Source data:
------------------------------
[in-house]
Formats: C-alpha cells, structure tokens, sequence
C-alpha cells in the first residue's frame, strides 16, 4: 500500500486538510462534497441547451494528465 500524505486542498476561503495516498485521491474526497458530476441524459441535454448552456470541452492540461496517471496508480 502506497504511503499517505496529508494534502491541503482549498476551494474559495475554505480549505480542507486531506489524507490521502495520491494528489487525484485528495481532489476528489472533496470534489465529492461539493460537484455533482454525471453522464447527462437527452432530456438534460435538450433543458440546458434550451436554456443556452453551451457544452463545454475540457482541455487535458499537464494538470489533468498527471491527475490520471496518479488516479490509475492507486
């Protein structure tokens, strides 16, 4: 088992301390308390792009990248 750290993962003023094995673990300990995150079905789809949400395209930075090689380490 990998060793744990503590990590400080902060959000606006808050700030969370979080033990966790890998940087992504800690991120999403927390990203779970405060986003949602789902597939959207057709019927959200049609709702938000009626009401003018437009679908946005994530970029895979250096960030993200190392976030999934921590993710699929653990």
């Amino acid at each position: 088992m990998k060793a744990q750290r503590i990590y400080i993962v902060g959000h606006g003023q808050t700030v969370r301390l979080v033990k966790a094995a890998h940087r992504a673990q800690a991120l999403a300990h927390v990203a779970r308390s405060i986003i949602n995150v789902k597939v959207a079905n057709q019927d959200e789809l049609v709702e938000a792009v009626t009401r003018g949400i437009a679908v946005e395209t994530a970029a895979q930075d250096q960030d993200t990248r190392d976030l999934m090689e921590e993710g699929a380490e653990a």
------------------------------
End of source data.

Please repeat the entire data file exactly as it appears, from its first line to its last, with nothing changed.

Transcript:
[in-house]
Formats: C-alpha cells, structure tokens, sequence
C-alpha cells in the first residue's frame, strides 16, 4: 500500500486538510462534497441547451494528465 500524505486542498476561503495516498485521491474526497458530476441524459441535454448552456470541452492540461496517471496508480 502506497504511503499517505496529508494534502491541503482549498476551494474559495475554505480549505480542507486531506489524507490521502495520491494528489487525484485528495481532489476528489472533496470534489465529492461539493460537484455533482454525471453522464447527462437527452432530456438534460435538450433543458440546458434550451436554456443556452453551451457544452463545454475540457482541455487535458499537464494538470489533468498527471491527475490520471496518479488516479490509475492507486
């Protein structure tokens, strides 16, 4: 088992301390308390792009990248 750290993962003023094995673990300990995150079905789809949400395209930075090689380490 990998060793744990503590990590400080902060959000606006808050700030969370979080033990966790890998940087992504800690991120999403927390990203779970405060986003949602789902597939959207057709019927959200049609709702938000009626009401003018437009679908946005994530970029895979250096960030993200190392976030999934921590993710699929653990």
């Amino acid at each position: 088992m990998k060793a744990q750290r503590i990590y400080i993962v902060g959000h606006g003023q808050t700030v969370r301390l979080v033990k966790a094995a890998h940087r992504a673990q800690a991120l999403a300990h927390v990203a779970r308390s405060i986003i949602n995150v789902k597939v959207a079905n057709q019927d959200e789809l049609v709702e938000a792009v009626t009401r003018g949400i437009a679908v946005e395209t994530a970029a895979q930075d250096q960030d993200t990248r190392d976030l999934m090689e921590e993710g699929a380490e653990a």